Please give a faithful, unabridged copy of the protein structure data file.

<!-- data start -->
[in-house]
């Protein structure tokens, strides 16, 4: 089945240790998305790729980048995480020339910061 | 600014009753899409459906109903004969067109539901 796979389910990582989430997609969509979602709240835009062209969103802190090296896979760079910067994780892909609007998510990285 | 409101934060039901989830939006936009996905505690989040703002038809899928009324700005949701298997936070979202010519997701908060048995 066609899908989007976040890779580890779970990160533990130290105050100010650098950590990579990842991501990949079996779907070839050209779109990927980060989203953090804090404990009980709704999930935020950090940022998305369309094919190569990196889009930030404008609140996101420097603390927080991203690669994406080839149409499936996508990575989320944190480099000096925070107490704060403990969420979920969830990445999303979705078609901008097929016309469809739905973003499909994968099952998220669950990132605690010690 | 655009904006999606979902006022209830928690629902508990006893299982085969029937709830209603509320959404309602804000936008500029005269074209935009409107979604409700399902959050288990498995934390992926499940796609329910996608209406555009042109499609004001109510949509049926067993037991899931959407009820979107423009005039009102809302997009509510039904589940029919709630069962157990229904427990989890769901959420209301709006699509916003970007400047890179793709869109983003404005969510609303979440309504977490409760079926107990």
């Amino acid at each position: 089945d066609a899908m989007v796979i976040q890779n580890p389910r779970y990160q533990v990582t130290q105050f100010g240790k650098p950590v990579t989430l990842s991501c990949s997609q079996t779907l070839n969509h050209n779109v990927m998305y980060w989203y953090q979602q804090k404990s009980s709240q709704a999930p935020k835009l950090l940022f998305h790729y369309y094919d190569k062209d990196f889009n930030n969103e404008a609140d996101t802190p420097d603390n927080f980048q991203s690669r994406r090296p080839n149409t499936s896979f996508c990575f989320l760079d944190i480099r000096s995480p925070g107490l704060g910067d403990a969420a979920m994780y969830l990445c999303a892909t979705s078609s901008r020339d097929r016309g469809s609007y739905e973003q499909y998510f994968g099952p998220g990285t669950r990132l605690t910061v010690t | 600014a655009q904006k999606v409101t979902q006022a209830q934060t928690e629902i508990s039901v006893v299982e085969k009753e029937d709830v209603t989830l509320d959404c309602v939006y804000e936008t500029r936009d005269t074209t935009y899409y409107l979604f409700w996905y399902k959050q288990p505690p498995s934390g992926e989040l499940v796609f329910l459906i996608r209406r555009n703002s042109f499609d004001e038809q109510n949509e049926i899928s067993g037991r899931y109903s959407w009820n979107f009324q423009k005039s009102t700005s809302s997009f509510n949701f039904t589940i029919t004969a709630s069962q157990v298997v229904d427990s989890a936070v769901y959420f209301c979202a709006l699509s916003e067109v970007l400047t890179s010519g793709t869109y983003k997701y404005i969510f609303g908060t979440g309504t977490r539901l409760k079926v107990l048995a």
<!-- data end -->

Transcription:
[in-house]
């Protein structure tokens, strides 16, 4: 089945240790998305790729980048995480020339910061 | 600014009753899409459906109903004969067109539901 796979389910990582989430997609969509979602709240835009062209969103802190090296896979760079910067994780892909609007998510990285 | 409101934060039901989830939006936009996905505690989040703002038809899928009324700005949701298997936070979202010519997701908060048995 066609899908989007976040890779580890779970990160533990130290105050100010650098950590990579990842991501990949079996779907070839050209779109990927980060989203953090804090404990009980709704999930935020950090940022998305369309094919190569990196889009930030404008609140996101420097603390927080991203690669994406080839149409499936996508990575989320944190480099000096925070107490704060403990969420979920969830990445999303979705078609901008097929016309469809739905973003499909994968099952998220669950990132605690010690 | 655009904006999606979902006022209830928690629902508990006893299982085969029937709830209603509320959404309602804000936008500029005269074209935009409107979604409700399902959050288990498995934390992926499940796609329910996608209406555009042109499609004001109510949509049926067993037991899931959407009820979107423009005039009102809302997009509510039904589940029919709630069962157990229904427990989890769901959420209301709006699509916003970007400047890179793709869109983003404005969510609303979440309504977490409760079926107990």
């Amino acid at each position: 089945d066609a899908m989007v796979i976040q890779n580890p389910r779970y990160q533990v990582t130290q105050f100010g240790k650098p950590v990579t989430l990842s991501c990949s997609q079996t779907l070839n969509h050209n779109v990927m998305y980060w989203y953090q979602q804090k404990s009980s709240q709704a999930p935020k835009l950090l940022f998305h790729y369309y094919d190569k062209d990196f889009n930030n969103e404008a609140d996101t802190p420097d603390n927080f980048q991203s690669r994406r090296p080839n149409t499936s896979f996508c990575f989320l760079d944190i480099r000096s995480p925070g107490l704060g910067d403990a969420a979920m994780y969830l990445c999303a892909t979705s078609s901008r020339d097929r016309g469809s609007y739905e973003q499909y998510f994968g099952p998220g990285t669950r990132l605690t910061v010690t | 600014a655009q904006k999606v409101t979902q006022a209830q934060t928690e629902i508990s039901v006893v299982e085969k009753e029937d709830v209603t989830l509320d959404c309602v939006y804000e936008t500029r936009d005269t074209t935009y899409y409107l979604f409700w996905y399902k959050q288990p505690p498995s934390g992926e989040l499940v796609f329910l459906i996608r209406r555009n703002s042109f499609d004001e038809q109510n949509e049926i899928s067993g037991r899931y109903s959407w009820n979107f009324q423009k005039s009102t700005s809302s997009f509510n949701f039904t589940i029919t004969a709630s069962q157990v298997v229904d427990s989890a936070v769901y959420f209301c979202a709006l699509s916003e067109v970007l400047t890179s010519g793709t869109y983003k997701y404005i969510f609303g908060t979440g309504t977490r539901l409760k079926v107990l048995a």